From today’s journal - http://hudsongardner.com/walk-around/june-19-2013
いよいよ今日は市ヶ谷へ行ってビジュアルアーツにPhotobook Award 2013年のために作品をだしました。 去年トーテムで発表した「ネブラスカ」という人気があったシリーズです。自分しか撮れない。そういう作品にもっともっと目指したいです。「外人が見た日本」なんて吐きたくなるほど皆が撮ってんだからもっと個人目線を鋭くしたい。 とりあえずこのコンテスト私はまったくチャンスがないというを事実分かるけど、ヤンナイよりやって負けるのほうがいいんじゃない。その動くフィーリングがいい。一歩一歩。
Went to the Visual Arts Tokyo campus yesterday to submit a portfolio for their annual “Photobook Award” contest. The prints are from a body of work shot in Nebraska over the past decade.
The judges are photographers Moriyama Daido, Seto san of Place M, Dodo Shunji, Uedo Yoshihiko, and Photo critic Iizawa Kotaro. Needless to say it is a Legit kind of contest- one with a first (and only) prize of a full-on photobook complete with a professional designer, editor, printing & distribution. While the call for entries is open to the public, I fully understand that my lack of connections to the school leaves me with about a zero percent chance of winning.
Even though, the effort to submit a body of work is worth it. (and WORK it surely is-this took over a month to get ready) Technically, applying and failing leaves one with the same result as not trying at all- in this case no photobook on store shelves around the nation- but there’s absolutely nothing to regret knowing one did their best to take it to this level at least. That feeling of moving forward, even by (or especially by) simple personal goals is what everyone needs to have in their lives.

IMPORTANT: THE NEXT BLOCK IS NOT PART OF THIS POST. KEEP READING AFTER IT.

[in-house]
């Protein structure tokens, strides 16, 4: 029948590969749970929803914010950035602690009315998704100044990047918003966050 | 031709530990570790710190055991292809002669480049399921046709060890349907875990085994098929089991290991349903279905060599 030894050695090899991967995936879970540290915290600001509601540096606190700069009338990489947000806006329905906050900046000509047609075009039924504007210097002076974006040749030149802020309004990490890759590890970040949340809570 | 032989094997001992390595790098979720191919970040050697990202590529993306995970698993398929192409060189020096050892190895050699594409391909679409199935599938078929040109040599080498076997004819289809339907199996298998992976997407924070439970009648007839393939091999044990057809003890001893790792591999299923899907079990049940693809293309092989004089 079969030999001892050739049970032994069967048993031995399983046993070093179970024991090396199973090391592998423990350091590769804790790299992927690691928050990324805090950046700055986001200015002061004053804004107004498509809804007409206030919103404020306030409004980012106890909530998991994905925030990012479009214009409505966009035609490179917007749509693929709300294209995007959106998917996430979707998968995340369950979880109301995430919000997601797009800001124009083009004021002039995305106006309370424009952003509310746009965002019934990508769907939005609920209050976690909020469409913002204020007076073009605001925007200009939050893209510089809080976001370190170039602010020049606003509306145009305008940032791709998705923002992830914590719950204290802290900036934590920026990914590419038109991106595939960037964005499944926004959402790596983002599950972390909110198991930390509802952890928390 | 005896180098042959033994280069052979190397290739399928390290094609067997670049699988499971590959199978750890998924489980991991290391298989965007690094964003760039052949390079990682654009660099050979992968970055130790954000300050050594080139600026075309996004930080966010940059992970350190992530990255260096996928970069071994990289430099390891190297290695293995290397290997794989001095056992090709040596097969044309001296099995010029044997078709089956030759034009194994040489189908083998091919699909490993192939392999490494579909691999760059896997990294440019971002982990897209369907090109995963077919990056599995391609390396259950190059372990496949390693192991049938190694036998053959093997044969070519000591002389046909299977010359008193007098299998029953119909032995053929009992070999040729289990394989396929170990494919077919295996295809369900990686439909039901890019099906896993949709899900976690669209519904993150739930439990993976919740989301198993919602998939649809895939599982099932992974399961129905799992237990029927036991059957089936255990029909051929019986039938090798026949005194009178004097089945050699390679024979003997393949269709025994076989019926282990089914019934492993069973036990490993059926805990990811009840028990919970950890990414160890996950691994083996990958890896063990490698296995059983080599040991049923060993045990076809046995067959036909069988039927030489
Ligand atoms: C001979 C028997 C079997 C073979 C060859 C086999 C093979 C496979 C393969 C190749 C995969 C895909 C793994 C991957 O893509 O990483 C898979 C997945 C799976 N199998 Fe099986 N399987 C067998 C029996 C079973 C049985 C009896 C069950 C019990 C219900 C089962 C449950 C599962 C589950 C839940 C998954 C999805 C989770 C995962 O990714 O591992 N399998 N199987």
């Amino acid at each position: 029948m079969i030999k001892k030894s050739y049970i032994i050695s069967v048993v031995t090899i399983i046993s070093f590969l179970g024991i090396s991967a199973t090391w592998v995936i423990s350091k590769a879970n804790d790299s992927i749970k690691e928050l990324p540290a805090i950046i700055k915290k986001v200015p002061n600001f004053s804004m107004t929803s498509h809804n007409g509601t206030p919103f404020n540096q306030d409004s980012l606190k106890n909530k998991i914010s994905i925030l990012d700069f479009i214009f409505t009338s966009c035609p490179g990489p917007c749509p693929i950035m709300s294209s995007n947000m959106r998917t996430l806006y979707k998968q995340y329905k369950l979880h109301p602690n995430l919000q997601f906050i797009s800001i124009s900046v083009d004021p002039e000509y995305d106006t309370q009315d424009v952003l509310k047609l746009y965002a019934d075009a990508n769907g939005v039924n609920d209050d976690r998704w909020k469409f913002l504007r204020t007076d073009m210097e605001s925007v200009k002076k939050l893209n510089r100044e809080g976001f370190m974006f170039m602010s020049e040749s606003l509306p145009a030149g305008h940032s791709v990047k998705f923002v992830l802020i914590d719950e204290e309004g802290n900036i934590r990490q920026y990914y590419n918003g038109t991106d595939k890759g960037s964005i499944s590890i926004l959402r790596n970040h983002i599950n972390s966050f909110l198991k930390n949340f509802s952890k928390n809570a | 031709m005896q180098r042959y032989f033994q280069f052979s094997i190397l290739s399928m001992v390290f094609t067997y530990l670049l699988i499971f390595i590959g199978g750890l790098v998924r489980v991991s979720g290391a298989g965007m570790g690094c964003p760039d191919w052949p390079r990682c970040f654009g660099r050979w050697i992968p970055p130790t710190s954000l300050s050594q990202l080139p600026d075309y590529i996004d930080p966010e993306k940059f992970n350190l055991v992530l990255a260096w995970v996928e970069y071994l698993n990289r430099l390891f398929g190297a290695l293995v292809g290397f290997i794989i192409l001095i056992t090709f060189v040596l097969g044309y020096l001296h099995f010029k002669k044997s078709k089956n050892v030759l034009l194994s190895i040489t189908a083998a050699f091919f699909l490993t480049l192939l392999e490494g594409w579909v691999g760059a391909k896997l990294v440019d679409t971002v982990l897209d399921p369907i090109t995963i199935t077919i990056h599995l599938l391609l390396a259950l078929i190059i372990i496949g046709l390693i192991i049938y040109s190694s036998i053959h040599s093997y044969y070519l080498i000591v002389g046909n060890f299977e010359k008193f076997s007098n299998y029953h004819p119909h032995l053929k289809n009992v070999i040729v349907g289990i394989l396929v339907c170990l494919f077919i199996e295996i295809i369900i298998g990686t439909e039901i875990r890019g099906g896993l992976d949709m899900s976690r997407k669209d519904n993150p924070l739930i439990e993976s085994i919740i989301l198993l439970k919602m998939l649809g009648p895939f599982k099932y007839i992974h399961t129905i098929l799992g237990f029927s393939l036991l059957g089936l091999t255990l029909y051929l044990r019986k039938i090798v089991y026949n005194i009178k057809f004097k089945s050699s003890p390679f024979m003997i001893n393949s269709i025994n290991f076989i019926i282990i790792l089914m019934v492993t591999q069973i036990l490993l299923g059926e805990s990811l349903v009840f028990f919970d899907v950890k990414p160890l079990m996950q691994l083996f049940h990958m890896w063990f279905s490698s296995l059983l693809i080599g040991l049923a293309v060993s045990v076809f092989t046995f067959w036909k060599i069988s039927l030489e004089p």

This is a photo taken by my friend Brian
I’ve looked at it a lot over the years.. coming back to it again and again. I think I keep coming back to it because of the questions the photo raises. Look at how far displaced the photographer is from the people in the distance. Was he with them? If so, why did this person wait so long behind the others? Was he walking in the opposite direction, as the leftmost tracks suggest? It looks like there are six figures, but only five sets of footprints. And with each wave riding up the beach, those nearest to the water are washed away.
Of course this photo carries implications about loneliness and togetherness, emptiness and disappearance, and travel. At one point in the distance, the tracks merge into a solid mass, with the edge of the mountain coming down to the water, almost pointing at the walkers themselves. I think it’s a good image to look at, and wonder about.
Geometry Time #1
To take photographs is to put one’s head, one’s eye and one’s heart on the same axis.
One shouldn’t think about it, but the basis is geometry. Intuitively, I know how it sits. But that’s all I can say.
It’s the physical rhythm — 1.618, 3.1416, the golden number.. we know how it sits. A compass will tell you, but it’s in the eye.
Sockeye salmon returning to their natal spawning beds in Funnel Creek, Bristol Bay, Alaska. Say NO to the Pebble Mine at SaveBristolBay.org. Photo by @ben_knight